19. Malik, S. (2011, June 20). UNHCR report says refugee numbers at 15-year high. The Guardian, Retrieved from http://www.guardian.co.uk/world/2011/jun/20/unhcr-report-refugee-numbers-15-year-high
20. Misiak, B., Krefft, M., Bielawski, T., Moustafa, A. A., Sąsiadek, M. M., Frydecka, D. (2017). Toward a unified theory of childhood trauma and psychosis: a comprehensive review of epidemiological, clinical, neuropsychological and biological findings. Neuroscience and Biobehavioral Reviews. https://doi.org/10.1016/j.neubiorev.2017.02.015
21. Misiak, B., Moustafa, A. A.,Kiejna, A., Frydecka, D. (2016). Childhood traumatic events and types of auditory verbal hallucinations in first-episode schizophrenia patients. Comprehensive Psychiatry. https://doi.org/10.1016/j.comppsych.2015.12.003
22. Morgos, D., Worden J. W., & Gupta, L. (2007). Psychological effects of war experiences among displaced children in southern Darfur. OMEGA, 56(3), 229-253. https://doi.org/10.2190/OM.56.3.b
23. Moustafa, A.A. (2013). Increased hippocampal volume and gene expression following cognitive behavioral therapy in PTSD. Frontiers in Human Neuroscience, 7:747. https://doi.org/10.3389/fnhum.2013.00747
24. Myers, C.E., Moustafa, A. A., Sheynin, J., VanMeenen, K. M., Gilbertson, M. W., Orr,S. P., Beck, K. B., Pang, K. C. H., Servatius, R. J. (2013). Learning to obtain reward, but not avoid punishment, is affected by presence of PTSD symptoms in male veterans: Empirical data and computational model. Plos One, 8(8):e72508. https://doi.org/10.1371/journal.pone.0072508
25. Okasha, A. (2007). Mental health and violence: WPA Cairo declaration—international perspective for intervention. International Review of Psychiatry, 19 (3), 193-200. https://doi.org/10.1080/09540260701349449
26. Punamäki, R. L., Qouta, S. R., Peltonen, K.(2018). Family systems approach to attachment relations, war trauma, and mental health among Palestinian children and parents.Eur J Psychotraumatol. 2018 Mar 20;8(Suppl 7):1439649. doi: 10.1080/20008198.2018.1439649. eCollection 2017. https://doi.org/10.1080/20008198.2018.1439649
27. Pynoos, R.S., Ferderick, C. &nader, K. (1987). Life threat and posttraumatic stress in school age children. Archives of general Psychiatry, 44, 1057-1063. https://doi.org/10.1001/archpsyc.1987.01800240031005
28. Rizkalla, N., & Segal, S. P. (2019). Trauma during humanitarian work: the effects on intimacy, wellbeing and PTSD-symptoms. Eur J Psychotraumatol, 10(1), 1679065. https://doi.org/10.1080/20008198.2019.1679065
29. Radell, M. L.,Myers, C. E., Sheynin, J., Moustafa, A. A. (2017). Computational models of post-traumatic stress disorder (PTSD). In A. Moustafa (Ed.)Computational models of Brain and Behavior. Wiley-Blackwell. https://doi.org/10.1002/9781119159193.ch4
30. Salman, E., Anthony, O., Jess, G., Janine, W., & Fadel Abu, H. (2007). Post-traumatic stress disorder, depression, and anxiety among Gaza Strip adolescents in the wake of the second uprising (Intifada). Child Abuse & Neglect, 31(7), 719-729. https://doi.org/10.1016/j.chiabu.2005.09.006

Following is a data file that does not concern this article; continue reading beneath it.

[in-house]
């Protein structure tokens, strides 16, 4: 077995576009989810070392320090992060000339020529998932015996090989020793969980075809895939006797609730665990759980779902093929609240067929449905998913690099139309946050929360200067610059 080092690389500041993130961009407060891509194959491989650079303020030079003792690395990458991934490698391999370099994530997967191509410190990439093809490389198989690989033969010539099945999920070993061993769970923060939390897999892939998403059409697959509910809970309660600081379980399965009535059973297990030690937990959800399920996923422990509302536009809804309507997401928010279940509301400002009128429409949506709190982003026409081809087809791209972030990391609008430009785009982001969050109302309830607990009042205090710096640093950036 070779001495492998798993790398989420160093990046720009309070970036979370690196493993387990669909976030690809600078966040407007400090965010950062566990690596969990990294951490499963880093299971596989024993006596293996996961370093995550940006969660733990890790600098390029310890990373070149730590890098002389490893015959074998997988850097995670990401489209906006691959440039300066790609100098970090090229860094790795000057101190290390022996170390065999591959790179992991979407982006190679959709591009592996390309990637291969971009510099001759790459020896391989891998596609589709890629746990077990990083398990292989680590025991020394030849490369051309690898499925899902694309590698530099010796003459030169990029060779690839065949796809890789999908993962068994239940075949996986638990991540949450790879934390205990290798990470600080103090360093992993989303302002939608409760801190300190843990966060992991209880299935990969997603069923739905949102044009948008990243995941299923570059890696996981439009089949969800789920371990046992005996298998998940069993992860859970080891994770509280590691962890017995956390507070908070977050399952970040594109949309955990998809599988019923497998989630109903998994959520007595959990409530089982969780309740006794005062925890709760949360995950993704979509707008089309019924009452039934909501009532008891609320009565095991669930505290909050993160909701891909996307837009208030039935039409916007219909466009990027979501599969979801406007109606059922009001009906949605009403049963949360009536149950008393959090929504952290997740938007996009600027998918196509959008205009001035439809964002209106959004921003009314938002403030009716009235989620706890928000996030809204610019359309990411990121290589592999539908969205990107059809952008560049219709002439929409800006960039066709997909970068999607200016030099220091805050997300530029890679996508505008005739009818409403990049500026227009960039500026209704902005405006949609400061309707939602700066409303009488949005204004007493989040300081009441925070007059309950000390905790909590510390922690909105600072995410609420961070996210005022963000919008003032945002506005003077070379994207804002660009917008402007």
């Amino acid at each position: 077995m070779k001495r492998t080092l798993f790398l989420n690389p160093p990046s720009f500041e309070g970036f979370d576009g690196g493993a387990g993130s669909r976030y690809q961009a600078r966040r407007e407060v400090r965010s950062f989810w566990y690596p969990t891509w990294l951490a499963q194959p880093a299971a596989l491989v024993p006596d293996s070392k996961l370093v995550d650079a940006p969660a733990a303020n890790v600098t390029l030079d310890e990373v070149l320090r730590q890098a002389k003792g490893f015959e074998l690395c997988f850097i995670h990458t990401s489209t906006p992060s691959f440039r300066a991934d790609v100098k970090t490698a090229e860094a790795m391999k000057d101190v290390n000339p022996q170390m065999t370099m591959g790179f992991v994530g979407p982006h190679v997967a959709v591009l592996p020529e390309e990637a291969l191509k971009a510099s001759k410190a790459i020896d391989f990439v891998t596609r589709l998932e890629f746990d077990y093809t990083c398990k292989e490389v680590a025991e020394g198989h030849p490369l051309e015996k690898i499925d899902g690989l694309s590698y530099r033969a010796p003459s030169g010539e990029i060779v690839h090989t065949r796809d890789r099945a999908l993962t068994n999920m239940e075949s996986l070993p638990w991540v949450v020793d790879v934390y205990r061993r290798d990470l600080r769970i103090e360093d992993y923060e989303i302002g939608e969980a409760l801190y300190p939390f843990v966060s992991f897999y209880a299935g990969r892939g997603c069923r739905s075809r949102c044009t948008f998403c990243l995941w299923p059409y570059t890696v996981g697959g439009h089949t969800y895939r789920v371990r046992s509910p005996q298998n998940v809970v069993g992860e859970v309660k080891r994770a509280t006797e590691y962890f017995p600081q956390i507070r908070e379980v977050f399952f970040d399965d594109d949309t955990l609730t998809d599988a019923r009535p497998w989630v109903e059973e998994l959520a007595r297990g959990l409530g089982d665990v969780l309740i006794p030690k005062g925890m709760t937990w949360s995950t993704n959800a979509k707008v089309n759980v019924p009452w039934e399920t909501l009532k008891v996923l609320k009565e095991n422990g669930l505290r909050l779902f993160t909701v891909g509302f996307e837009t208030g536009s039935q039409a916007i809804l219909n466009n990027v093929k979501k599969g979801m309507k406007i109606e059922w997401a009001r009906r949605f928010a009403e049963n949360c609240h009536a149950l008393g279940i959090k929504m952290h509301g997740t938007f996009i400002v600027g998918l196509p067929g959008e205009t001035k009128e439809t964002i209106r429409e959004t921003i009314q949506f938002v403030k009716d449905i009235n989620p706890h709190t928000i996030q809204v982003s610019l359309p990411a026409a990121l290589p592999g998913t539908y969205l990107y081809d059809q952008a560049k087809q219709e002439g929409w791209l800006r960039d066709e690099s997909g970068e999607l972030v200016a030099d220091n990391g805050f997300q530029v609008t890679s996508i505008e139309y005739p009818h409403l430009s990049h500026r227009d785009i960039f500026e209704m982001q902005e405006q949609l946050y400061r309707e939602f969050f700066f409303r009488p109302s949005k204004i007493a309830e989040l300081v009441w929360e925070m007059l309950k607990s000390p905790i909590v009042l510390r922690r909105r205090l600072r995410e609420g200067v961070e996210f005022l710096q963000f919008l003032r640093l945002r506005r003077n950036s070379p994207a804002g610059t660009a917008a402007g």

31. Sadock, B. J., & Sadock, V.A. (2007). Kaplan & Sadock's Synopsis of Psychiatry: Behavioral Sciences/Clinical Psychiatry. 10th Ed: Lippincott Williams & Wilkins.
32. Schwartz, E., &Shrira, A. (2019). Social Connectedness Moderates the Relationship Between Warfare Exposure, PTSD Symptoms, and Health Among Older Adults. Psychiatry, 82(2), 158-172. https://doi.org/10.1080/00332747.2018.1534521
33. Shrira, A., Palgi, Y., Hoffman, Y., Avidor, S., Bodner, E., Ben-Ezra, M., & Bensimon, M. (2018). Subjective Age as a Moderator in the Reciprocal Effects Between Posttraumatic Stress Disorder Symptoms and Self-Rated Physical Functioning. Front Psychol, 9, 1746. https://doi.org/10.3389/fpsyg.2018.01746
34. Steinberg, A. M., Brymer, M. J., Decker, K. B., &Pynoos, R. S. (2004). The University of California at Los Angeles Post-traumatic Stress Disorder Reaction Index. Current Psychiatry Reports, 6(2), 96-100. https://doi.org/10.1007/s11920-004-0048-2
35. Thabet A., Abu Tawahina, El Sarraj E., Henely D., Pelleick H., &Vostanis P. (2011). Post-traumatic stress disorder and attention deficit hyperactivity disorder in Palestinian children affected by the war on Gaza. International Psychiatry, 8 (4), (84 – 86). https://doi.org/10.1192/S1749367600002721
36. ThabetA.&Vostanis P. (2011). Impact of political violence and trauma in Gaza onchildren’s mental health and types of interventions: Areview of research evidence in a historical context. International Journal of Peace and Development Studies, 2(8), pp. 214-218, Retrieved from http://www.academicjournals.org/IJPDS
37. Thabet, A.Z., Abu Tawahina, A., El Sarraj, E., &Vostanis, P. (2008). Exposure to war trauma and PTSD among parents and children in the Gaza strip. European Child & Adolescent Psychiatry, 17 (4), 191-199. https://doi.org/10.1007/s00787-007-0653-9
38. Thabet, A.Z., Abed, Y., &Vostanis, P. (2004). Combridity of PTSD and depression among refuges children during war conflict. Journal of Child Psychology and Psychiatry, 45, 533-542. https://doi.org/10.1111/j.1469-7610.2004.00243.x
39. Thabet, A.Z., Abed, Y., &Vostanis, P. (2004). Post-traumatic stress reaction in children of war, Journal of Child Psychology and Psychiatry, 40, 385-391. https://doi.org/10.1111/1469-7610.00456
40. Thabet A.A., Vostanis P. (1999). Post-traumatic stress reactions in children of war. J. Child Psychol. Psychiatry, 40, 385-391. https://doi.org/10.1111/1469-7610.00456
41. West, J. (1985). An Arabic Validation of a Depression Inventory. International Journal of Social Psychiatry. https://doi.org/10.1177/002076408503100406
42. Yehuda, R., Hoge, C. W., McFarlane, A. C., Vermetten, E., Lanius, R. A., Nievergelt, C. M., ... & Hyman, S. E. (2015). Post-traumatic stress disorder. Nature Reviews Disease Primers, 1, 15057. https://doi.org/10.1038/nrdp.2015.57
43. Zakrison TL., Shahen A., Mortaja S., Hamel P.A. (2004). The prevalence of psychological morbidity in West Bank Palestinian children. Can. J. Psychiatr., 49: 60–63. https://doi.org/10.1177/070674370404900110